Recordkeeping is a vital part of any business operation, especially when a workplace injury occurs. There are many misconceptions, mistakes, and misunderstandings related to how employers keep records and deal with the OSHA 300 log. If you know OSHA’s requirements for recordkeeping and take note of the possible mistakes, then you can avoid errors and keep accurate records for your company.
- Injured employees may have work restrictions, but they generally aren’t recorded properly. If someone gets injured on the job, and can’t do everything that would be expected in that job, the work restrictions need to be recorded in the OSHA 300 log—not just the injury. Just because employees can still do useful work doesn’t mean that the sustained injury isn’t recordable. You must record the injury if the employee required anything more than first aid treatment. OSHA has specific definitions regarding first aid treatment (which is NOT recorded on the OSHA 300 log) in relation to a recordable work-related injury. Here are some factors that I always consider in determining a recordable injury: Did the employee receive a prescription or injection from the treating physician? Was the employee placed on light/restricted duty? Did the employee fracture a bone or damage a tooth? Did the employee have an eye injury that required evasive treatment? All of these situations make the injury recordable. However, when in doubt, it is better to record the injury as recordable in the OSHA 300 log. Also, record the injury on the log within seven days from the date of injury.
- Another common error is not being able to record the light-duty days when the employees may work with restriction due to a workplace injury. Every employee should be able to perform every aspect of the job for which he or she was hired at ease. When a doctor orders an employee to be placed on light duty, this means that some of his or her job responsibilities can’t be performed, so recording the issue is necessary. Various information and resources are available about recording light-duty days in comparison to regular work activities. This also helps a company to develop light-duty activities which can help an employee get back to full-time work more quickly. Studies show that injured employees have a faster recovery process when they perform light-duty work. Employees still qualify for workers’ compensation benefits while working on light duty. This can supplement their income if hours are lost due to an injury.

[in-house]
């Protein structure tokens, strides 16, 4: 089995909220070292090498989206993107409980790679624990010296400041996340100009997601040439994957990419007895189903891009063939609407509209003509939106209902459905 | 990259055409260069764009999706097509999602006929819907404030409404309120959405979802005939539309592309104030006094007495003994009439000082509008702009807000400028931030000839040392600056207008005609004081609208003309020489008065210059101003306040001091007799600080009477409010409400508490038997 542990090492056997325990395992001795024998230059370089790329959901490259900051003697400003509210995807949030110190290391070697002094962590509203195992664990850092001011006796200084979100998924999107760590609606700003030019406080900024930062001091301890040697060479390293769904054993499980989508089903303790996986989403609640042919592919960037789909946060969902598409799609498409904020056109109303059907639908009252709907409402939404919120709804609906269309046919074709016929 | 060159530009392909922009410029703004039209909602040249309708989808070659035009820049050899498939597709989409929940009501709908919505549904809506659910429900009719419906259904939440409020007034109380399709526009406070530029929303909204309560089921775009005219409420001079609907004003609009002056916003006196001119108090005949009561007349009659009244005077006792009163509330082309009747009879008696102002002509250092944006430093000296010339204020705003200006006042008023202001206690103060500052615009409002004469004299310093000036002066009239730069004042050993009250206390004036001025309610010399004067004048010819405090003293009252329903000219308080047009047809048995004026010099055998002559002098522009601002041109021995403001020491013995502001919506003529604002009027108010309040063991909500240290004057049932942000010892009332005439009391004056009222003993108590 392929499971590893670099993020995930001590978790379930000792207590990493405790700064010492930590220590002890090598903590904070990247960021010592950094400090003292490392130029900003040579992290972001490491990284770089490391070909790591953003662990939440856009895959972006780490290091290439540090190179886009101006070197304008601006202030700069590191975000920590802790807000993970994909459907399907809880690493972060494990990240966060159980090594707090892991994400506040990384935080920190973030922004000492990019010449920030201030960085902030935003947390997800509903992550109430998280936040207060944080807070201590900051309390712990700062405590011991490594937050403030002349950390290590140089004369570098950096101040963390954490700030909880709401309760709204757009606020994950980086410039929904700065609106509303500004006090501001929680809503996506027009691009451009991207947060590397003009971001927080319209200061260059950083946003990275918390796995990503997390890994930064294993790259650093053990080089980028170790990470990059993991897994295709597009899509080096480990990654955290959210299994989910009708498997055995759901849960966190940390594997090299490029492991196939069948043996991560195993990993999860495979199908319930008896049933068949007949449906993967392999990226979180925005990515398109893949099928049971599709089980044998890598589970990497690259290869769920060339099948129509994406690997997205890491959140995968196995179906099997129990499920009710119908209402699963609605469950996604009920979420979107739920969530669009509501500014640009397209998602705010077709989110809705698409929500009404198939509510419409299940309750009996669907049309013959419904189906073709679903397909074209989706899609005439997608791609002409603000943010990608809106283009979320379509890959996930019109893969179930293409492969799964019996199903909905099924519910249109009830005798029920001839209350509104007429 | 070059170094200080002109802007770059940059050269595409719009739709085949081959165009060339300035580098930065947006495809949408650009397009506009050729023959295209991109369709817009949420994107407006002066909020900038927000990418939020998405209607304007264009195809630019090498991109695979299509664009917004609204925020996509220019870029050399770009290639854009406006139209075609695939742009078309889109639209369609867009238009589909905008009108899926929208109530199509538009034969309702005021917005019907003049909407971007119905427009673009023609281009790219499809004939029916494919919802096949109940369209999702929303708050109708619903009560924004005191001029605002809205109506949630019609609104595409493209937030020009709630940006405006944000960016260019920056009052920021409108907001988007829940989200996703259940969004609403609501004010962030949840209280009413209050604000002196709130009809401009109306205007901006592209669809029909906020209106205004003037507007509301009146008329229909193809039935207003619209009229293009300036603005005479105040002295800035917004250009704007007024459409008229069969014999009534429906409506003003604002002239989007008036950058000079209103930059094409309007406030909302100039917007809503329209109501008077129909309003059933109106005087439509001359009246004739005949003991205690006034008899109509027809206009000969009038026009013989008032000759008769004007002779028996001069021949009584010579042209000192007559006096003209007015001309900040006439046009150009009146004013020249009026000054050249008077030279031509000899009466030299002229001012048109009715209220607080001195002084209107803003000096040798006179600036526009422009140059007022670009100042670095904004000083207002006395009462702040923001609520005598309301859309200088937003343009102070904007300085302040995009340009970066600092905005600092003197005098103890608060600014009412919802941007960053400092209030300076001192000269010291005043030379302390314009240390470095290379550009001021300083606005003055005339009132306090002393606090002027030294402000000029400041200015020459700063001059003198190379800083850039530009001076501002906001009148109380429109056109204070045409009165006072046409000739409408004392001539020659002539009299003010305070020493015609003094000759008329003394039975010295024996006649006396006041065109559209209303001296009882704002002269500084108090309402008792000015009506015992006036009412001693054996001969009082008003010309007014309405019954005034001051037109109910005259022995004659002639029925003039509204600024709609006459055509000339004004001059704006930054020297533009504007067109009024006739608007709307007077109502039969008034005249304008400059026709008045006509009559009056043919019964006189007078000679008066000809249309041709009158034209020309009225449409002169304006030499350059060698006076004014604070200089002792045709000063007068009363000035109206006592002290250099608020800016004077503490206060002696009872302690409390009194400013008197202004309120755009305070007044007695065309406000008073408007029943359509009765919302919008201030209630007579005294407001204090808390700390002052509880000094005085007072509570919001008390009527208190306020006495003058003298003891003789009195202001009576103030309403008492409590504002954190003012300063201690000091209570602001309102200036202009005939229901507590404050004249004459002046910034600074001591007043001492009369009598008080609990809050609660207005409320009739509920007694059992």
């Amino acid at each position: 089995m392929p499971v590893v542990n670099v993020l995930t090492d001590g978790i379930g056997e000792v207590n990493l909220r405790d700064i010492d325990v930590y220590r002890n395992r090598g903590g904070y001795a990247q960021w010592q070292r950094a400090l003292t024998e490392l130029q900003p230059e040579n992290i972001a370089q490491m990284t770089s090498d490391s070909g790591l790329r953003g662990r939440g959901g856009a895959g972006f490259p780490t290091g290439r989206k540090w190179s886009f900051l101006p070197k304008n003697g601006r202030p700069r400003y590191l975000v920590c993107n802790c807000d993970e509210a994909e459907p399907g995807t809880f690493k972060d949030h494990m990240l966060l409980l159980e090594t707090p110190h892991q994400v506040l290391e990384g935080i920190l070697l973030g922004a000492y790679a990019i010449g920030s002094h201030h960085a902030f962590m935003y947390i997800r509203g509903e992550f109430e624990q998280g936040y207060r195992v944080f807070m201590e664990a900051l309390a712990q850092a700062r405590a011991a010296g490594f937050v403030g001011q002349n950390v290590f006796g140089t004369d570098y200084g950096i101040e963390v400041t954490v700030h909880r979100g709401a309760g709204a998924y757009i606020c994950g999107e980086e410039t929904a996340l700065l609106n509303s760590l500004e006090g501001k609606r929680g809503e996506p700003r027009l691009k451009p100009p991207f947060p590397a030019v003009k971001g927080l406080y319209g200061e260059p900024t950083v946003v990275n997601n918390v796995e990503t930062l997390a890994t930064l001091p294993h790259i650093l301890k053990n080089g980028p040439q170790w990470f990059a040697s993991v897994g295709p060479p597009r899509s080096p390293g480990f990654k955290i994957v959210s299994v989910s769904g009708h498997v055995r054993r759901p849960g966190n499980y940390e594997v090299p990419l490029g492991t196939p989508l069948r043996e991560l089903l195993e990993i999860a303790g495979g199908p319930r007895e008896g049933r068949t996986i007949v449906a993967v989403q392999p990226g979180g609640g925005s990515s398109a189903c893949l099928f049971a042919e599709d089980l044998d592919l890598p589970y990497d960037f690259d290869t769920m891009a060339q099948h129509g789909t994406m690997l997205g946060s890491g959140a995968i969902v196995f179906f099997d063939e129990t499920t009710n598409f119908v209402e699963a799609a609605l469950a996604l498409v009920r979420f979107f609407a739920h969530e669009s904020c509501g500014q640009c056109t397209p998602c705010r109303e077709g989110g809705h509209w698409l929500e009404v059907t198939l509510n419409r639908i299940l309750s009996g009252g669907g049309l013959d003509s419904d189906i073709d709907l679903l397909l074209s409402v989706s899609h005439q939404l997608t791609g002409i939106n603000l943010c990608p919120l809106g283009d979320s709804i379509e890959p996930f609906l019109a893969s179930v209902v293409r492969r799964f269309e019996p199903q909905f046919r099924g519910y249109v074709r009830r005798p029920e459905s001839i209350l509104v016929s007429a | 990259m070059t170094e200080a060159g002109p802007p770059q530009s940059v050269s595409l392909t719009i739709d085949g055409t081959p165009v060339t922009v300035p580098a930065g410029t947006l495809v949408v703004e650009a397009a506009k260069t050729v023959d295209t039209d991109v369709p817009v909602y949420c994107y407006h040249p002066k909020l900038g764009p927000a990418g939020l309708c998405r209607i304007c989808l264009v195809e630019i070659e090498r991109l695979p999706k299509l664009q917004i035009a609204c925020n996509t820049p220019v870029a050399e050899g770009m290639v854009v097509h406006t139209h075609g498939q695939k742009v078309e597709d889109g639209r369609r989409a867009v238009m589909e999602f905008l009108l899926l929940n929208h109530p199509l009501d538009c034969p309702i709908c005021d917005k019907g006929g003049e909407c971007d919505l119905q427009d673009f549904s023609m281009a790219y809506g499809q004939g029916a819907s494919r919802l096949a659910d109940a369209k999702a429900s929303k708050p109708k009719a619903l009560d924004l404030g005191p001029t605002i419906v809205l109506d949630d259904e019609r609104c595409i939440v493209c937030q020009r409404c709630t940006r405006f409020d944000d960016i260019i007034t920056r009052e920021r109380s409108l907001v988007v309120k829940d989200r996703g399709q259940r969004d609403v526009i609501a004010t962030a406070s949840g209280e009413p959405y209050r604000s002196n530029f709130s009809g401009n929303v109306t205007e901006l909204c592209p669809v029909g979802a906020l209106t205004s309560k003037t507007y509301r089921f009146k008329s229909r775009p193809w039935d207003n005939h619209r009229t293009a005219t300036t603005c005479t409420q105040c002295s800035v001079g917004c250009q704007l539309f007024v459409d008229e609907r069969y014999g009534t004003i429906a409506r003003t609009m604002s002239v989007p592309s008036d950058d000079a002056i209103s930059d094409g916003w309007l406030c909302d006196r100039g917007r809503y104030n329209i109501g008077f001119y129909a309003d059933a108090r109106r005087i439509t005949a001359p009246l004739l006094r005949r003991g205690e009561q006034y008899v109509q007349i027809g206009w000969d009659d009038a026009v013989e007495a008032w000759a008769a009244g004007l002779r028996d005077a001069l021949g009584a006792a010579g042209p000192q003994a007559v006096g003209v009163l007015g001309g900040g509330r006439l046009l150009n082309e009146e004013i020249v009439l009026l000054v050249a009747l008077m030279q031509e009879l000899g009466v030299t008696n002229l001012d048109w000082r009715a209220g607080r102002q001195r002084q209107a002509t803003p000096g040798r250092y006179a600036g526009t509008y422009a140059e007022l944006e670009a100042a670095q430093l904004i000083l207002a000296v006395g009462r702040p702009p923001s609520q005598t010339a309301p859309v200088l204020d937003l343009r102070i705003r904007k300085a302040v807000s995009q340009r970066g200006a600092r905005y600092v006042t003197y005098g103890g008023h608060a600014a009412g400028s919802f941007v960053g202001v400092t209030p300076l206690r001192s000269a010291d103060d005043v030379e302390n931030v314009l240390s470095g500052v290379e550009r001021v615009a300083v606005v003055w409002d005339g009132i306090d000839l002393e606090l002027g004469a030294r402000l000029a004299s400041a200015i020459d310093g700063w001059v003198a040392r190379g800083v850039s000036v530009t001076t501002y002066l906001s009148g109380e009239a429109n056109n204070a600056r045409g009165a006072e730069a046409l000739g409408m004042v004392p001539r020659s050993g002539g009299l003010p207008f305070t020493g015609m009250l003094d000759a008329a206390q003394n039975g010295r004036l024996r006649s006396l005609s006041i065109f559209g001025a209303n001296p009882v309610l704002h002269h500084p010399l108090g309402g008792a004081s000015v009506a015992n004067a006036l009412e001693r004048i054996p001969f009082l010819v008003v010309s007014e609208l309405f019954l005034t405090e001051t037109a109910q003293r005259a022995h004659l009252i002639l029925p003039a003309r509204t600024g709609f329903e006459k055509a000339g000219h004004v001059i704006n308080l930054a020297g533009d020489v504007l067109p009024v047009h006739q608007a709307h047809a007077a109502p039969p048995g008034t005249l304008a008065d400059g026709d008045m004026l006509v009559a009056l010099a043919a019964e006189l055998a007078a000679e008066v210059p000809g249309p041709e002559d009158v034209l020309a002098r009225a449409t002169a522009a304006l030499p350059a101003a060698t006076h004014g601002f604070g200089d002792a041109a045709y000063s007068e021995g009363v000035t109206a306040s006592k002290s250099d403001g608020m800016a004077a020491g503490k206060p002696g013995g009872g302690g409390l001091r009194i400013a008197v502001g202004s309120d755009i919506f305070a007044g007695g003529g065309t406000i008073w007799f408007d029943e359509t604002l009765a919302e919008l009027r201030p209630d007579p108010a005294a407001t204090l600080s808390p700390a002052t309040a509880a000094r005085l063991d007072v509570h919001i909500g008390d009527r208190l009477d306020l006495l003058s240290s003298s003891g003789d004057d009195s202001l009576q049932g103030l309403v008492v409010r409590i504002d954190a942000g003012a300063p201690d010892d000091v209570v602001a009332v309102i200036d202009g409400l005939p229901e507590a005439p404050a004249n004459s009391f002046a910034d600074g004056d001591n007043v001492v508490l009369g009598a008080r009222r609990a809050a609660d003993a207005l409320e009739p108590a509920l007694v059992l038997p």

- Report an injury, even if it isn’t reported to you right away. Sometimes, a worker doesn’t realize the extent of the injury until the next day or even later. That doesn’t mean that the injury isn’t recordable. Many company managers and owners diminish a worker’s credibility if he or she doesn’t report an injury right away, but that’s blatantly unfair to the worker. Some injuries can take a while to manifest the full extent, but that doesn’t make them less significant. Knowing these aspects is crucial so employees can prevent further injuries to other employees.
- Aggravation is Important… Of course, this only holds true when it comes to injuries that are aggravated by the job. If a worker has an injury that isn’t job-related, but that injury is aggravated by something he or she does on the job, it’s reportable. Don’t leave it out of your records just because the original injury didn’t take place on the job site. Instead, make sure to document the original injury and how the job aggravated it.
Clearly, there are a lot of things that should be recorded—but they are often overlooked. When in doubt, report everything. It’s much better to record information that may not have been needed than to leave something out and hope that it isn’t necessary (or that you won’t be caught for failing to record it). When injuries do occur, record them properly. In the long run, you’ll be glad you did—and so will your employees. Stay safe!